by: Lyndee Stairs, Sept., 2011
When running barrels, you want to be sitting in the middle of your horse. Do not lean into the barrel.
You want your legs to hang straight down. Feet deep in the stirrup. Ride with your thighs and knees gripping your horse. This keeps your body close to the horse at all times.
When approaching the barrel, you want to be up and slightly forward on your horse. As you get closer to the barrel, sit down ( sit deep, sit on your pockets) this helps your horse to prepare for the turn, and stay in the saddle until you have finished the turn.
Once the turn is finished, get up out of the saddle and hustle your horse to the next barrel.
The proper place to sit is determined by the type of horse you are riding. If your horse is a chargey horse, then you must sit down farther back from the barrel; if your horse is a horse that rates a barrel hard, then you have to ride longer into the pocket (pocket-space between you and the barrel). Knowing the horse you are riding makes this much easier.
It is very important that you stay in the seat of the saddle until your turn is complete so that you don’t cause your horse to bow off of the barrel. On the backside of the barrel look at the next point you are running to (5 or so feet directly off of the side of the next barrel); this will help you finish your turn with your body and hands. Don’t forget, your hands and body will follow your eyes.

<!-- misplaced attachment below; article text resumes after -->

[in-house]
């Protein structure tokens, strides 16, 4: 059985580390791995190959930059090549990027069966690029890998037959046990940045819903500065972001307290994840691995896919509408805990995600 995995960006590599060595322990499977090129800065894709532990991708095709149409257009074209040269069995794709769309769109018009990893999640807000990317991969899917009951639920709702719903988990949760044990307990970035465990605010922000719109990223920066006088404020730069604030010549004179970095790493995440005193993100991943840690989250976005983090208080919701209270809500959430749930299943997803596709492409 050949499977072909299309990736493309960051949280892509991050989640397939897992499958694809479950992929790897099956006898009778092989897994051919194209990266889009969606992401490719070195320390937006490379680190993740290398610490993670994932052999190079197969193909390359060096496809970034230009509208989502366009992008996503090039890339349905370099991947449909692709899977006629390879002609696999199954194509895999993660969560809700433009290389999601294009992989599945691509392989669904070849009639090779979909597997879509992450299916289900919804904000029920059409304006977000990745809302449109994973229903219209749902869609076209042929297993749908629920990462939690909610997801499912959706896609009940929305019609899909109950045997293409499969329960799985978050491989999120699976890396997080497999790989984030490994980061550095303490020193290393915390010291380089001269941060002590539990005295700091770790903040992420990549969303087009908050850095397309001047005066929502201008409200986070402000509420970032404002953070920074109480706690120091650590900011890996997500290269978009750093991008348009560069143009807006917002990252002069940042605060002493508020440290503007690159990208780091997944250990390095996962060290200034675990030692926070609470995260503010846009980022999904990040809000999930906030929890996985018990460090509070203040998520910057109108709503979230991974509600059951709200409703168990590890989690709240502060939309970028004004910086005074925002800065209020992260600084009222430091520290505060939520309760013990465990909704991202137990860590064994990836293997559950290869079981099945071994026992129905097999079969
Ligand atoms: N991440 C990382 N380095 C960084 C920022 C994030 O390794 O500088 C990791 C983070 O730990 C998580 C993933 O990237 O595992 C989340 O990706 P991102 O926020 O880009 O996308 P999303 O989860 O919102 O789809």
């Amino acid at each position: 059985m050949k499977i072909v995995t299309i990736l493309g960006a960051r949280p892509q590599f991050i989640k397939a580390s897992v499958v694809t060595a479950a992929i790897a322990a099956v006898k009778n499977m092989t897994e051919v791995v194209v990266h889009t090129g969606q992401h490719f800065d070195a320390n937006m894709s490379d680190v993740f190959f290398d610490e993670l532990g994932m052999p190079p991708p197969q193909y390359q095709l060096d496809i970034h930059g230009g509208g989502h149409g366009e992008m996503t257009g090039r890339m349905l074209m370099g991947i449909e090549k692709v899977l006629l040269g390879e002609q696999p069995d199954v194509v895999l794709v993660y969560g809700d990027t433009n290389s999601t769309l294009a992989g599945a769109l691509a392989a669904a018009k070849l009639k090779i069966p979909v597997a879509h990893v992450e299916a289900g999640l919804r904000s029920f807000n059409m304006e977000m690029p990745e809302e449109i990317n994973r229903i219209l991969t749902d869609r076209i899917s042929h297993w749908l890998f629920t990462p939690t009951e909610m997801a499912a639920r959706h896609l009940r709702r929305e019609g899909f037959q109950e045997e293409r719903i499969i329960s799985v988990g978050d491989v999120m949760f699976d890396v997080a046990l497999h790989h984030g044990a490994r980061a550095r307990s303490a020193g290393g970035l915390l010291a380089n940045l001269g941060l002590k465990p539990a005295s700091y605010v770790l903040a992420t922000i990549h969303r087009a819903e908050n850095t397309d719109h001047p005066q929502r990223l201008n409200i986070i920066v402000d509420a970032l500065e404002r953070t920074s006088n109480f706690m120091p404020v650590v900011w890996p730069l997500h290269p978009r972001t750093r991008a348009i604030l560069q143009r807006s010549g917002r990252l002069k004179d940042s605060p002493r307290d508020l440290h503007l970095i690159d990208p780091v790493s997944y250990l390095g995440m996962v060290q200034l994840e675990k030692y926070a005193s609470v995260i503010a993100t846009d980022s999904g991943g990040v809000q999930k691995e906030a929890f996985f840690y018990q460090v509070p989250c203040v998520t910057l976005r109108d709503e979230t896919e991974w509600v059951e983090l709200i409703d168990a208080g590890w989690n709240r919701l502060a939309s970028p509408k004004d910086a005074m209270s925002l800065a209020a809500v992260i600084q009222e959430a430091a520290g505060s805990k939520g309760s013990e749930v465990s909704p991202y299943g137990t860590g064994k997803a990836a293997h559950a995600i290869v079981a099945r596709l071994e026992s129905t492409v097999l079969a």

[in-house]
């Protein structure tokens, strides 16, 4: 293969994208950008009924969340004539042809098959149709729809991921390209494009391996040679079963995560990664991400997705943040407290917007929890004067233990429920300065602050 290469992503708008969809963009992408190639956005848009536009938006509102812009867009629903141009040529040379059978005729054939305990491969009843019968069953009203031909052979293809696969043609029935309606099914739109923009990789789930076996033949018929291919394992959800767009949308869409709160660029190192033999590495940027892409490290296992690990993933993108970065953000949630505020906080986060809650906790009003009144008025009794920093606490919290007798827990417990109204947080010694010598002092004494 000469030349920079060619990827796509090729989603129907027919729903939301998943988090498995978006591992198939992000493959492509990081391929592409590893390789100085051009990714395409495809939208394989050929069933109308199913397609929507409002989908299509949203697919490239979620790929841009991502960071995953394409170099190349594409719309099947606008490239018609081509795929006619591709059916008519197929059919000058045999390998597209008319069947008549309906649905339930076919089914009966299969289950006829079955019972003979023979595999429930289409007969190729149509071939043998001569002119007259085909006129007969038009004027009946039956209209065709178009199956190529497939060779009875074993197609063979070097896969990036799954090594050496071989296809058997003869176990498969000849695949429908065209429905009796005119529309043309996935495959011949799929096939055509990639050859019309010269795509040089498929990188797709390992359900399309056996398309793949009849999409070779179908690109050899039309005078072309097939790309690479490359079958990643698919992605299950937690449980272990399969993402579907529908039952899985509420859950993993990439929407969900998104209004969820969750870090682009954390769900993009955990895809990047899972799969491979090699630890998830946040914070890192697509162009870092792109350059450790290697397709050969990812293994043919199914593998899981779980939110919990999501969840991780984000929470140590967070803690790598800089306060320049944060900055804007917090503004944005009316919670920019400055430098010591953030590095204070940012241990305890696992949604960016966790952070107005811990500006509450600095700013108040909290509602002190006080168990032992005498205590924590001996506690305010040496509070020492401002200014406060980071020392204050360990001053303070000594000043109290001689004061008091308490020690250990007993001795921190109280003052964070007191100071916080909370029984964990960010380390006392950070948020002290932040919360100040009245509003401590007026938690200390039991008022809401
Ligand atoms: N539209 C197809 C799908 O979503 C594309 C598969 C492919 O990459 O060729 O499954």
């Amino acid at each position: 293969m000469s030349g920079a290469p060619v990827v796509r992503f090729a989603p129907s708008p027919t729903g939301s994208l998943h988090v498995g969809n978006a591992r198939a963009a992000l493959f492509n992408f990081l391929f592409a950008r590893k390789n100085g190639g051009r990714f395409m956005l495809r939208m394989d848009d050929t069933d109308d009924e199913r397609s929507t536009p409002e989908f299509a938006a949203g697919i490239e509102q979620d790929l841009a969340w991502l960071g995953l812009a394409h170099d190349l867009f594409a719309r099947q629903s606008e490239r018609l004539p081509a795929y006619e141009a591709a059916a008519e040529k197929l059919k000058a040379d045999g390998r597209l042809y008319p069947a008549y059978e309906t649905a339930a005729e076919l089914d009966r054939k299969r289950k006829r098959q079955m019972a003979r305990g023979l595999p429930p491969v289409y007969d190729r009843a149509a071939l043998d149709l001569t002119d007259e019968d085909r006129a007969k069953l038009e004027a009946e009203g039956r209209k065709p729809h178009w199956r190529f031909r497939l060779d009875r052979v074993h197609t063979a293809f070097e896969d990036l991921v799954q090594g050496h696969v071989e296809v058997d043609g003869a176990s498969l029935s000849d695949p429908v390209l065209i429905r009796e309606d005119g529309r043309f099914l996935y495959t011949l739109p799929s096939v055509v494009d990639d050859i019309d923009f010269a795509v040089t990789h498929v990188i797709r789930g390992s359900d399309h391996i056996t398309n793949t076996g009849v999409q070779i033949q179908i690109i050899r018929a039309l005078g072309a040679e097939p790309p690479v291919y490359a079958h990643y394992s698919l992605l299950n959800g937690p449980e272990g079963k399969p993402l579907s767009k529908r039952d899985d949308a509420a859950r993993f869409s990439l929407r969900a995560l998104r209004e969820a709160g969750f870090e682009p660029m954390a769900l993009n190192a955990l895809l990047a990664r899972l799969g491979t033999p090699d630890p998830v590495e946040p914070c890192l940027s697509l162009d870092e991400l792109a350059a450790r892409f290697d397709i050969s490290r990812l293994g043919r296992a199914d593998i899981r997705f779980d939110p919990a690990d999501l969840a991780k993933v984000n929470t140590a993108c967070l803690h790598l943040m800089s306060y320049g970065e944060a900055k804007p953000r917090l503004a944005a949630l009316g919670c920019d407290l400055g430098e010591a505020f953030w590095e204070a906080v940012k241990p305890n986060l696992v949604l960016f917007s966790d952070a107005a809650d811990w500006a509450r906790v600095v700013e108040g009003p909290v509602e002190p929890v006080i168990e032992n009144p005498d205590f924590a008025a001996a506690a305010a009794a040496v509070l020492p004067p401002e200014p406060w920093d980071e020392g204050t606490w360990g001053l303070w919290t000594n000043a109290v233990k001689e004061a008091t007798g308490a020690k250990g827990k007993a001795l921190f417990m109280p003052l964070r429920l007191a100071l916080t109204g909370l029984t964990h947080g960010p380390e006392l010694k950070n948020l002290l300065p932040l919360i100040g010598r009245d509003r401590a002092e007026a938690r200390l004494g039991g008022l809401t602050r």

Elbows should always be close to your sides. This way you can move your horse either direction without a lot of movement of your hands. Your reins are the steering wheel. You should be aware of where they are at all times. You should have two hands on the reins when you are riding between the barrels. Only going to one hand when you sit down to turn the barrel. Approximately two strides before each barrel. Be sure to keep a hand on each side of your horse’s neck. When you have only one hand on the reins between the barrels or if you cross a rein or hand over your horse’s neck, well, as I say, “that is the hoping position.” You are just hoping that it is going to work out. Because at that point, you are not in a position to be able to help your horse, if needed.
Your hands and body should be soft and easy, not jerky and rough. There should be no sudden jerks or pulls; this is what causes a lot of horses to act up at the gate. Don’t let your horse ever associate the arena with pain. You should strive to be in perfect harmony with your horse at all times. You want to feel that you and your horse are on in motion instead of two.
A rewarding run comes when your horse obeys your slightest signal. This is also why I ride with short reins. I only have to make the slightest movement to get a response. No one has fun pulling his or her horse at every turn, wondering if he is going to turn once you get to the barrel.
Always remember, barrel racing is fun, and that is why we do it!